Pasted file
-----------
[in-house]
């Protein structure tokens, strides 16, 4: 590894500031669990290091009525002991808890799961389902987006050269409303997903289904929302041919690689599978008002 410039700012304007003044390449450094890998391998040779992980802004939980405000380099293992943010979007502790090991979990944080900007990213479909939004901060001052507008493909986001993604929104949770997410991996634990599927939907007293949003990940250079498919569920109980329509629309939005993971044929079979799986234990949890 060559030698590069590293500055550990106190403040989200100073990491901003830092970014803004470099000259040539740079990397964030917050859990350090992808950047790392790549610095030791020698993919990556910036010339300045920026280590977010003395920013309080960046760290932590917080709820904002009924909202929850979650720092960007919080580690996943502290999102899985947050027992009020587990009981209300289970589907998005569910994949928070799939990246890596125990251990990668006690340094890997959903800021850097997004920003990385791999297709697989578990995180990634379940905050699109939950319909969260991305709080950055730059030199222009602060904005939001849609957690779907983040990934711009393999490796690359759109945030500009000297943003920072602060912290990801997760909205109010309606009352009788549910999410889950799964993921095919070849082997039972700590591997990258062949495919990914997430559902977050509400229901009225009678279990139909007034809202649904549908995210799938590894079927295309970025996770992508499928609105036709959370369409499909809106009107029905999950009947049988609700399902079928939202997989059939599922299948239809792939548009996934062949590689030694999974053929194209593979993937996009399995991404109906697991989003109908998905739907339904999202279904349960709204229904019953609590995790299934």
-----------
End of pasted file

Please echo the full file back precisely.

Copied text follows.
[in-house]
């Protein structure tokens, strides 16, 4: 590894500031669990290091009525002991808890799961389902987006050269409303997903289904929302041919690689599978008002 410039700012304007003044390449450094890998391998040779992980802004939980405000380099293992943010979007502790090991979990944080900007990213479909939004901060001052507008493909986001993604929104949770997410991996634990599927939907007293949003990940250079498919569920109980329509629309939005993971044929079979799986234990949890 060559030698590069590293500055550990106190403040989200100073990491901003830092970014803004470099000259040539740079990397964030917050859990350090992808950047790392790549610095030791020698993919990556910036010339300045920026280590977010003395920013309080960046760290932590917080709820904002009924909202929850979650720092960007919080580690996943502290999102899985947050027992009020587990009981209300289970589907998005569910994949928070799939990246890596125990251990990668006690340094890997959903800021850097997004920003990385791999297709697989578990995180990634379940905050699109939950319909969260991305709080950055730059030199222009602060904005939001849609957690779907983040990934711009393999490796690359759109945030500009000297943003920072602060912290990801997760909205109010309606009352009788549910999410889950799964993921095919070849082997039972700590591997990258062949495919990914997430559902977050509400229901009225009678279990139909007034809202649904549908995210799938590894079927295309970025996770992508499928609105036709959370369409499909809106009107029905999950009947049988609700399902079928939202997989059939599922299948239809792939548009996934062949590689030694999974053929194209593979993937996009399995991404109906697991989003109908998905739907339904999202279904349960709204229904019953609590995790299934």